EO: No, it was nothing to expound upon. I mean, writers have pen names. That’s like asking Diddy, why did he go by Sean? I didn't go back. I've always used that. Nobody was paying attention. I've never not been myself. Karrine Steffans wrote a certain kind of book for a certain kind of audience. She was invented for the urban audience, particularly. She was never meant to live more than 10 years. I have other pen names as well. I write under several names. So, the other ones are just nobody's business right now. Different pen names write different things. And Elisabeth isn’t my real name either. So you'll never know who I really am and you’ll never know what my real name is, because part of being a writer is, for me at least, keeping some sort of anonymity. Anything I do in entertainment is going to amass quite a bit because who I am as a person in my private life isn't the same a lot of times as who I am publicly.

xoNecole: I want to go back to when you published Confessions of a Video Vixen. We are now in this time where people are reevaluating how the media mistreated women in the spotlight in the 2000s, namely women like Britney Spears. So I’d be interested to hear how you feel about that period of your life and how you were treated by the media?

EO: What I said earlier. I think that much of society has evolved quite a bit. When you look back at that time, it was actually shocking how old-fashioned the thinking still was. How women were still treated and how they're still treated now. I mean, it hasn't changed completely. I think that especially for the audience, I think it was shocking for them to see a woman – a woman of color – not be sexually ashamed.

I hate being like other people. I don't want to do what anyone else is doing. I can't conform. I will not conform. I think in 2005 when Confessions was published, that attitude, especially about sex, was very upsetting. Number one, it was upsetting to the men, especially within urban and hip-hop culture, which is built on misogyny and thrives off of it to this day. And the women who protect these men, I think, you know, addressing a demographic that is rooted in trauma that is rooted in sexual shame, trauma, slavery of all kinds, including slavery of the mind – I think it triggered a lot of people to see a Black woman be free in this way.

I think it said a lot about the people who were upset by it. And then there were some in “crossover media,” a lot of white folks were upset too, not gonna lie. But to see it from Black women – Tyra Banks was really upset [when she interviewed me about Confessions in 2005]. Oprah wasn't mad [when she interviewed me]. As long as Oprah wasn’t mad, I was good. I didn't care what anybody else had to say. Oprah was amazing. So, watching Black women defend men, and Black women who had a platform, defend the sexual blackmailing of men: “If you don't do this with me, you won't get this job”; “If you don't do this in my trailer, you're going to have to leave the set”– these are things that I dealt with.

I just happened to be the kind of woman who, because I was a single mother raising my child all by myself and never got any help at all – which I still don't. Like, I'm 24 in college – not a cheap college either – one of the best colleges in the country, and I'm still taking care of him all by myself as a 21-year-old, 20-year-old, young, single mother with no family and no support – I wasn’t about to say no to something that could help me feed my son for a month or two or three.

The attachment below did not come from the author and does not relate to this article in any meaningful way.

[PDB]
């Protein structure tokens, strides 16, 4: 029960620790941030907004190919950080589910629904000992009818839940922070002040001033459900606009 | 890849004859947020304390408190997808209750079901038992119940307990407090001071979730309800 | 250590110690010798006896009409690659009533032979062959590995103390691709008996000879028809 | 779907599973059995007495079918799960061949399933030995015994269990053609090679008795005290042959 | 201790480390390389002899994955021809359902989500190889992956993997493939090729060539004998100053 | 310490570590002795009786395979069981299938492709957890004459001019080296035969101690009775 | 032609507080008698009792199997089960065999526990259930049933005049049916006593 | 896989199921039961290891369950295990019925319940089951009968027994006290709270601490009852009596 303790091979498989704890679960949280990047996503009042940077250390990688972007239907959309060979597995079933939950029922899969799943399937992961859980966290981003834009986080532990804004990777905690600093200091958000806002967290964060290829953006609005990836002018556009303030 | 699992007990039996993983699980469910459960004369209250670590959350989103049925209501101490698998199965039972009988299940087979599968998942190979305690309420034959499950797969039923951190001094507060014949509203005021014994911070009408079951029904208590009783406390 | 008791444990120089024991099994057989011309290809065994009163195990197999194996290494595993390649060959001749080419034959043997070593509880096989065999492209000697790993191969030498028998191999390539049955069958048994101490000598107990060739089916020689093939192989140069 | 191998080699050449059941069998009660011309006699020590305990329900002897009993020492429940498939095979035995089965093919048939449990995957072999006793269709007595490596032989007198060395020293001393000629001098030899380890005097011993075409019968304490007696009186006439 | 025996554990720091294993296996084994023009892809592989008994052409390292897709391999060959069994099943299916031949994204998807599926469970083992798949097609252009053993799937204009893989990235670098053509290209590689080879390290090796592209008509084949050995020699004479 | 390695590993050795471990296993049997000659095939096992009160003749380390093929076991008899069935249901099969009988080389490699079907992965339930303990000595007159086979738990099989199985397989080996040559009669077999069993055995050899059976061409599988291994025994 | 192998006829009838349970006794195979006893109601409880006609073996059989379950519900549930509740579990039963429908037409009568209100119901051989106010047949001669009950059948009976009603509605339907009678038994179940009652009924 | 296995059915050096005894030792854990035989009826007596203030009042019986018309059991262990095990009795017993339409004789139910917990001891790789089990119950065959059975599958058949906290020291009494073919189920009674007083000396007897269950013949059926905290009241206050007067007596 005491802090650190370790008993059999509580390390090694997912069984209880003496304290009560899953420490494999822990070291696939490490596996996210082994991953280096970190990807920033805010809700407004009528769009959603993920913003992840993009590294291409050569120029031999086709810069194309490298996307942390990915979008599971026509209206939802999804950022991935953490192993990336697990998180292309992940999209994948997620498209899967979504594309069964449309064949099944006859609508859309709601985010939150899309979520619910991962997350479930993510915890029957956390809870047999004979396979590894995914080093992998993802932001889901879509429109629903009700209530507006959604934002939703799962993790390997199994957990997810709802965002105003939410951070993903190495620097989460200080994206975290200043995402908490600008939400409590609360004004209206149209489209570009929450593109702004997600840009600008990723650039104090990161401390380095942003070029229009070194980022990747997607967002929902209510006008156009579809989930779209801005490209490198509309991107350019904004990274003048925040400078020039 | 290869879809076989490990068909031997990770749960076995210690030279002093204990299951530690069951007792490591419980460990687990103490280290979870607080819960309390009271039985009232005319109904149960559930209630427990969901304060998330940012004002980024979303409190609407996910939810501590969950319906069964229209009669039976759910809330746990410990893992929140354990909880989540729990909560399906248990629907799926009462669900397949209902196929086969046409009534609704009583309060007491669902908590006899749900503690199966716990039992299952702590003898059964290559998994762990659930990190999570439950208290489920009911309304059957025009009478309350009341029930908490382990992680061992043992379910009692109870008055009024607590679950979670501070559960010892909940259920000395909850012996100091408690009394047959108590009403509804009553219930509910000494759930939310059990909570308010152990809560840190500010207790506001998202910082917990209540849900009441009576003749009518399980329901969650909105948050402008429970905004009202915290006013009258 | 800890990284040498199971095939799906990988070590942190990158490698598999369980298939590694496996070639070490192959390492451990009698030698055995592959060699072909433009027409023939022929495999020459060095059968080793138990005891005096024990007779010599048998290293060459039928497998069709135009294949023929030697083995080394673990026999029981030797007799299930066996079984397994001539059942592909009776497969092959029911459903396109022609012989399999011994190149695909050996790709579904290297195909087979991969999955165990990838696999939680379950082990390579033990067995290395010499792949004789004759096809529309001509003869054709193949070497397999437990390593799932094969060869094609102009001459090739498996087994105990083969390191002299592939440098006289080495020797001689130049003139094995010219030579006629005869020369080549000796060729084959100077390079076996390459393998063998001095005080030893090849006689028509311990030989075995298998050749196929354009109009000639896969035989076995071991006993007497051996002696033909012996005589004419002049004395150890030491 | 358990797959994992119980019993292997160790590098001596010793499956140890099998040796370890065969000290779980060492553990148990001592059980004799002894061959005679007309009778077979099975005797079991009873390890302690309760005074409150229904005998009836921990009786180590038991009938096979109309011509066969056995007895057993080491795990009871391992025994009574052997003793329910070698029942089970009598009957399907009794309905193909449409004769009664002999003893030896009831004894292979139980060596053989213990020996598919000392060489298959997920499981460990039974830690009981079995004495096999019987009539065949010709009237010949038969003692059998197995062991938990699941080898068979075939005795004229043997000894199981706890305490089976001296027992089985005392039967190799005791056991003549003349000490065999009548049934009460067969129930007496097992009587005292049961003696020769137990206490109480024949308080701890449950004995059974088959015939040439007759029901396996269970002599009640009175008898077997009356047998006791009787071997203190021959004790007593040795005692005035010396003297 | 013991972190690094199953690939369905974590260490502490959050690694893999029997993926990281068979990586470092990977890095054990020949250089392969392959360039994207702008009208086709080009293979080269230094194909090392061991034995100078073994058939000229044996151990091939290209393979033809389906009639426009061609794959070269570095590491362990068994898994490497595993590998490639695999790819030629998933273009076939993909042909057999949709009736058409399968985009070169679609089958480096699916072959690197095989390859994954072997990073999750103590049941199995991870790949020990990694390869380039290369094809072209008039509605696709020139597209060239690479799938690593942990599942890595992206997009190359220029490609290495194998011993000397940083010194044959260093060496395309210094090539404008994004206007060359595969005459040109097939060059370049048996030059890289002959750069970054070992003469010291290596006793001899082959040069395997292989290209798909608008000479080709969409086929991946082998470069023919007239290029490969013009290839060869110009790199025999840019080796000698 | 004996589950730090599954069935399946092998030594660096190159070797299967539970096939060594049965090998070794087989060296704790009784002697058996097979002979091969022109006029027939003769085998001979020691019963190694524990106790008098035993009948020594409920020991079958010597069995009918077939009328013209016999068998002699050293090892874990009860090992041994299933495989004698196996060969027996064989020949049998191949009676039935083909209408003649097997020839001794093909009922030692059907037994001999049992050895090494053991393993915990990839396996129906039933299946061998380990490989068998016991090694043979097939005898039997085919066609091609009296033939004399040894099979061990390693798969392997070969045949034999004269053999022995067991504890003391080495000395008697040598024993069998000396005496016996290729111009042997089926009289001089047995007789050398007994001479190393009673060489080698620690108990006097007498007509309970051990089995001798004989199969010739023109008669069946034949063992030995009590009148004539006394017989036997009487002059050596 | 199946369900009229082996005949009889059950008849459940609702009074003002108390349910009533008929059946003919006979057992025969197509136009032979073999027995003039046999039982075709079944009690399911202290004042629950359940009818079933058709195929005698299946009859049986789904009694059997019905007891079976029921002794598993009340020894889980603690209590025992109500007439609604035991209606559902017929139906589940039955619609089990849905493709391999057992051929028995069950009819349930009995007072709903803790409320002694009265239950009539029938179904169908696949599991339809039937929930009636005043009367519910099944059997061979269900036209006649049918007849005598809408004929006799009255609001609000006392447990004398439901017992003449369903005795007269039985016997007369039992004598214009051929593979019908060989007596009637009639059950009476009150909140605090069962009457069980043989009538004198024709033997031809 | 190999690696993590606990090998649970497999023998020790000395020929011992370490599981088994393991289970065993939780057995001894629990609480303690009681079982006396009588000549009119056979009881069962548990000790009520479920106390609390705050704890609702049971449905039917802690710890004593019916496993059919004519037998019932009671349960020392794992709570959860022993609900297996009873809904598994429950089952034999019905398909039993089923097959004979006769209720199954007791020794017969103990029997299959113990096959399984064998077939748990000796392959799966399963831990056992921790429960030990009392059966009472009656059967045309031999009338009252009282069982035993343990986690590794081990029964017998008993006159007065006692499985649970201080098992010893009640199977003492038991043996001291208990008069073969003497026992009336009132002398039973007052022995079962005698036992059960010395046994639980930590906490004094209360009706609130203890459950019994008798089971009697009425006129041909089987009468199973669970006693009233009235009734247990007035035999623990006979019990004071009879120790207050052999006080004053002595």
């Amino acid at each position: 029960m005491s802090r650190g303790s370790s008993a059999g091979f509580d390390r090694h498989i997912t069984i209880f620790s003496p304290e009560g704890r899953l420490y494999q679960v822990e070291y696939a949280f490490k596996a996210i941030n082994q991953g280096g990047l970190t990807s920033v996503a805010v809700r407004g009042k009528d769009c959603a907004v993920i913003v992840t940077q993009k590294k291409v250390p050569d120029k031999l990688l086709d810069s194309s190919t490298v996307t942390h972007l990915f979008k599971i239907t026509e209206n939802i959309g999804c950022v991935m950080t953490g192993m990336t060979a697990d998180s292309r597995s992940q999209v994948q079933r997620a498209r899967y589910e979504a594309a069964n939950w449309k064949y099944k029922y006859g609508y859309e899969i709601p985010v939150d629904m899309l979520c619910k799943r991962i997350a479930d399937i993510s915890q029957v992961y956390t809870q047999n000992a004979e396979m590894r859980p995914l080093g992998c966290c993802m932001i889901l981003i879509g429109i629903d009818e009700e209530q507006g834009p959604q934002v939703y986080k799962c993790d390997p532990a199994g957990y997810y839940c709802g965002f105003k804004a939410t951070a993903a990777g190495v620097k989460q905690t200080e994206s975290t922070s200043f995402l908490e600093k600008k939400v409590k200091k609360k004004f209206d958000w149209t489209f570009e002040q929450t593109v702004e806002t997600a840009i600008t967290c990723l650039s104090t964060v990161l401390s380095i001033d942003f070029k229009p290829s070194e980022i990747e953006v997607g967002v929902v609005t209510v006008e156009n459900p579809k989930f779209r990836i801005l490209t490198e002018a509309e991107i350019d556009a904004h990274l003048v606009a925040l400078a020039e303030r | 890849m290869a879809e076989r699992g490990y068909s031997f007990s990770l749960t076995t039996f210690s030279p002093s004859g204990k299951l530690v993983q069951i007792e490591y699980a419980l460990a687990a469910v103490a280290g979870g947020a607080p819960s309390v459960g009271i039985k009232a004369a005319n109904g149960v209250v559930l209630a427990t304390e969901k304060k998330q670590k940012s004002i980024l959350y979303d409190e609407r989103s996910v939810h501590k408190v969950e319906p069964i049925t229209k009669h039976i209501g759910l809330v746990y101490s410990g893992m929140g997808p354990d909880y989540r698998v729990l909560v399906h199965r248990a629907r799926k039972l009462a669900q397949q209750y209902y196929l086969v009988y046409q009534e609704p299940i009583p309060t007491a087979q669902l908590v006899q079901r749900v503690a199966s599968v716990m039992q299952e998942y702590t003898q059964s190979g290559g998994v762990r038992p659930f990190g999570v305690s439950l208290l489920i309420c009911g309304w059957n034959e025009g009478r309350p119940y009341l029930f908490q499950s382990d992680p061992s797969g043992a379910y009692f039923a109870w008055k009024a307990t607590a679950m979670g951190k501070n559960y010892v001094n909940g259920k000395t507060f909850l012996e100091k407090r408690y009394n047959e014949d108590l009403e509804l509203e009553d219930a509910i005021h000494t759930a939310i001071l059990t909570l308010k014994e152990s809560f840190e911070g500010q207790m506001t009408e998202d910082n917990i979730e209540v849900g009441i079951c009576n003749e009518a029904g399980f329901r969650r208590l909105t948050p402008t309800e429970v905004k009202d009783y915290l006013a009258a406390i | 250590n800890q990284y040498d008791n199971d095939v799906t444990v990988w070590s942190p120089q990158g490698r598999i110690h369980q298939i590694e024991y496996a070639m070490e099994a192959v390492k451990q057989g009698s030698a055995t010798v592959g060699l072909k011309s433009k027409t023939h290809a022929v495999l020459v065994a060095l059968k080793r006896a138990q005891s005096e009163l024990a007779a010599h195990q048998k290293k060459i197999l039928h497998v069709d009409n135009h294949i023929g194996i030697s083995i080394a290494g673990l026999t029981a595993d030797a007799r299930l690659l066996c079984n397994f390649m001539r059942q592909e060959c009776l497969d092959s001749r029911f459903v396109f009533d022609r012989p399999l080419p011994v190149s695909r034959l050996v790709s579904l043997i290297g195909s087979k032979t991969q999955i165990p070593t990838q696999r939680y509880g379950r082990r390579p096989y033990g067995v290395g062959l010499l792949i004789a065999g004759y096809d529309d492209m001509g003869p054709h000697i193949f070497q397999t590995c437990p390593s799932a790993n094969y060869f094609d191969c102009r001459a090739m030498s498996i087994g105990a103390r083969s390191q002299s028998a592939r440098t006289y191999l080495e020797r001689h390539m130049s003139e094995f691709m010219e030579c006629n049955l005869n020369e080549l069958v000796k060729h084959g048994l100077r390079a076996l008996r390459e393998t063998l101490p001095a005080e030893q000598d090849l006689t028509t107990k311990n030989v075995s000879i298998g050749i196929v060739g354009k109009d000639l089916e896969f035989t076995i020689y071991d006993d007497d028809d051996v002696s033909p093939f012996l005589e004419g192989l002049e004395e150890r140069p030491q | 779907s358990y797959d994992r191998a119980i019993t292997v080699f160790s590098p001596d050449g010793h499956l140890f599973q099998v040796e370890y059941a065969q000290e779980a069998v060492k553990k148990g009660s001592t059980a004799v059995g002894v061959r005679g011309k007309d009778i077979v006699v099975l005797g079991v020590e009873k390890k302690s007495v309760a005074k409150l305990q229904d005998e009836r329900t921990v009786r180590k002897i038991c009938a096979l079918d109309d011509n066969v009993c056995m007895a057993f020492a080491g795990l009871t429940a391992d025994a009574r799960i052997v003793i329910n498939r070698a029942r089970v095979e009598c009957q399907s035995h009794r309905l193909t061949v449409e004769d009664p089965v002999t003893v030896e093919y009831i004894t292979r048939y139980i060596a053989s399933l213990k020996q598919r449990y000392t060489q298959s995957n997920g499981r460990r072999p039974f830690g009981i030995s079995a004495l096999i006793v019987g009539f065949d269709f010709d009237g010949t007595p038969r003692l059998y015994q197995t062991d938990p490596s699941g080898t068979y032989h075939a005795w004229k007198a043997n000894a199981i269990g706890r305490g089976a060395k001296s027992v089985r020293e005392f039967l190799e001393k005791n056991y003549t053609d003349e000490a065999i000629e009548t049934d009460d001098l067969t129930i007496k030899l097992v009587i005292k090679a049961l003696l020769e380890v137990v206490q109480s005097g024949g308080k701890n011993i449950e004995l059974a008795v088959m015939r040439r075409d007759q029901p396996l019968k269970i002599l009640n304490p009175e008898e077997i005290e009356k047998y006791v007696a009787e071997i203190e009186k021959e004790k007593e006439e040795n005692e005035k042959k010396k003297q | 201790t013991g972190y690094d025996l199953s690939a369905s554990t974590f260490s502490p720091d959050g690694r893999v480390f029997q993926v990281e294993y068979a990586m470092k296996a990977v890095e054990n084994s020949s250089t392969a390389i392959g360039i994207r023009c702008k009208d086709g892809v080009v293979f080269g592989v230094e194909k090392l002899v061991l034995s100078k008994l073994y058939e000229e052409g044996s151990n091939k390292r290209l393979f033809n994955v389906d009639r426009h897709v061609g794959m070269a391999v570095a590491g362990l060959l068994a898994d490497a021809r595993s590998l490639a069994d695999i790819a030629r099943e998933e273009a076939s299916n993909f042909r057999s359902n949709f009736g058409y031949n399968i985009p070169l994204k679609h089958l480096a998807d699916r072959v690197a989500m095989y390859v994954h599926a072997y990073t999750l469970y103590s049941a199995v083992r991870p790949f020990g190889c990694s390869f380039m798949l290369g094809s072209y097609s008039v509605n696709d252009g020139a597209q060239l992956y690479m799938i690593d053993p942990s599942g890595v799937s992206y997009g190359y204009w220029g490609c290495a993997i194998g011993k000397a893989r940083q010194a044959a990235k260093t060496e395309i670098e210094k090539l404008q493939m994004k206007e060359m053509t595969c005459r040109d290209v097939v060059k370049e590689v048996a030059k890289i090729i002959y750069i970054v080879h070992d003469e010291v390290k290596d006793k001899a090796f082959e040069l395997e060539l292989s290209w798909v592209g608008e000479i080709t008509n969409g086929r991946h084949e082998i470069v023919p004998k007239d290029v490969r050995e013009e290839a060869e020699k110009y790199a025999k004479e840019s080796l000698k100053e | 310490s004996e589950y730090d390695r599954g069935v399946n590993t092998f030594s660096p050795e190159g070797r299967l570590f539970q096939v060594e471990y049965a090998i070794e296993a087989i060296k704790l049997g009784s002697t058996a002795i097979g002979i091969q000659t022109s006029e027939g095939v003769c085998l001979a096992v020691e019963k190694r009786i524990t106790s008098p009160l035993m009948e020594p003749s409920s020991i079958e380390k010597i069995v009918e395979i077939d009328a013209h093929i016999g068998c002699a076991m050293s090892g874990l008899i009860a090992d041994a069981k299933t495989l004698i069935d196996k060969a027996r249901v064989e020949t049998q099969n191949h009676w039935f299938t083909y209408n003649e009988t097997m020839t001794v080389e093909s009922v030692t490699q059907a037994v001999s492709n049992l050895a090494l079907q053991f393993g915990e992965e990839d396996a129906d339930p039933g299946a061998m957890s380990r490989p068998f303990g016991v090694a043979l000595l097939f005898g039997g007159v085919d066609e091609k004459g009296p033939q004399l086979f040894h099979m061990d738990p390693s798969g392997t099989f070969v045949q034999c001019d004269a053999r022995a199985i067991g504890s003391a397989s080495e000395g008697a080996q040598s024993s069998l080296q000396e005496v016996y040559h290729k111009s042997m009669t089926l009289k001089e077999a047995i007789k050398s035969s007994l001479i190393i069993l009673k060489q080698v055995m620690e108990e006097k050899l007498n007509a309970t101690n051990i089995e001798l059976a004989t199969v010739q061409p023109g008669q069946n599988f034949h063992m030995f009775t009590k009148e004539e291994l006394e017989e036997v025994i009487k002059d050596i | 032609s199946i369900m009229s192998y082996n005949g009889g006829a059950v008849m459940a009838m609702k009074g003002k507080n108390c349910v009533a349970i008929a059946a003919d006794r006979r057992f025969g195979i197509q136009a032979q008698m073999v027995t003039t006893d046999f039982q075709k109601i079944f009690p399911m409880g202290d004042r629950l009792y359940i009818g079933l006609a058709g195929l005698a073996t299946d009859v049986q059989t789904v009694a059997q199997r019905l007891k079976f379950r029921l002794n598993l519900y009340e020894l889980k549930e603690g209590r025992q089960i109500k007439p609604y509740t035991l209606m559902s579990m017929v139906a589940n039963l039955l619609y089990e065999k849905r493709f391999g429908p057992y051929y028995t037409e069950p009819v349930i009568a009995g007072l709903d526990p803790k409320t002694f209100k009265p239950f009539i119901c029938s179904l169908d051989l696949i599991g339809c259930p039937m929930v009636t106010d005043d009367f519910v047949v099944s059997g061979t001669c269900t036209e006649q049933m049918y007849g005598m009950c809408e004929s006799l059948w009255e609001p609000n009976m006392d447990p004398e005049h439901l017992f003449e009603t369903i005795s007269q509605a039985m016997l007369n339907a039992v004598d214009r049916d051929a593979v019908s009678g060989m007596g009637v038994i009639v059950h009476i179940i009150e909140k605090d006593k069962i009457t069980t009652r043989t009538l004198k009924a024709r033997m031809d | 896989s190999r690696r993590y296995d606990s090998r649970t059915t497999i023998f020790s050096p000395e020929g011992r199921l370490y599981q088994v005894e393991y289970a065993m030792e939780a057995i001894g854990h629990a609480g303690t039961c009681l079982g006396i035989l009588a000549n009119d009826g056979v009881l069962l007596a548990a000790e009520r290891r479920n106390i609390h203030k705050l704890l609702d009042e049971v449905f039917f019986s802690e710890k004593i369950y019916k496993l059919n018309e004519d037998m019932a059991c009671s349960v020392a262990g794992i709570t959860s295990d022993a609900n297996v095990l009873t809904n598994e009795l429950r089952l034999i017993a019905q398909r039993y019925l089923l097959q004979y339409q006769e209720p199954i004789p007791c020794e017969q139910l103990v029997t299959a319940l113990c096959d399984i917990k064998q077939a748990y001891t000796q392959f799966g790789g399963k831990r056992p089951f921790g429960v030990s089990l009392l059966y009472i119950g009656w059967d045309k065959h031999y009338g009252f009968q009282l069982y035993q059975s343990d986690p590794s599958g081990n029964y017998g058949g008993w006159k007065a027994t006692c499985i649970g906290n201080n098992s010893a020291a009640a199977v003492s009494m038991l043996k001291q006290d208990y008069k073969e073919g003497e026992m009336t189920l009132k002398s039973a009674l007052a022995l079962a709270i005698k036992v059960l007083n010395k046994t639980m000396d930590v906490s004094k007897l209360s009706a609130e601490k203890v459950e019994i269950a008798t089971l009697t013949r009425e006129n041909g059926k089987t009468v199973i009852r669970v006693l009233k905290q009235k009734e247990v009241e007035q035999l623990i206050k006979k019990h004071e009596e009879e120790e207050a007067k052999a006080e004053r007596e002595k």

xoNecole: We are in this post-Me Too climate where women in Hollywood have come forward to talk about the powerful men who have abused them. In the music industry in particular, it seems nearly impossible for any substantive change or movement to take place within music. It's only now after three decades of allegations that R. Kelly has finally been convicted and other men like Russell Simmons continue to roam free despite the multiple allegations against him. Why do you think it's hard for the music industry to face its reckoning?

EO: That's not the music industry, that's urban music. That’s just Black folks who make music and nobody cares about that. That's the thing; nobody cares...Nobody cares. It's not the music industry. It's just an "urban" thing. And when I say "urban," I say that in quotations. Literally, it’s a Black thing, where nobody gives a shit what Black people do to Black people. And Russell didn't go on unchecked, he just had enough money to keep it quiet. But you know, anytime you're dealing with Black women being disrespected, especially by Black men, nobody gives a shit.

And Black people don't police themselves so it doesn't matter. Why should anybody care? And Black women don't care. They'll buy an R. Kelly album right now. They’ll stream that shit right now. They don’t care. So, nobody cares. Nobody cares. And if you're not going to police yourself, then nobody's ever going to care.

xoNecole: Do you have any regrets about anything you wrote or perhaps something you may have omitted?

EO: Absolutely not. No. There's nothing that I wish I would've gone back and said to myself, no. I don’t think at 20-something years old, I'm supposed to understand every little thing. I don't think the 20-something-year-old woman is supposed to understand the world and know exactly what she's doing. I think that one of my biggest regrets, which isn't my regret, but a regret, is that I didn't have better parents. Because a 20-something only knows what she knows based on what she’s seen and what she’s been taught and what she’s told. I had shitty parents and a horrible family. Just terrible. These people had no business having children. None of them. And a lot of our families are like that. And we may pass down those familial curses.

*This interview has been edited and condensed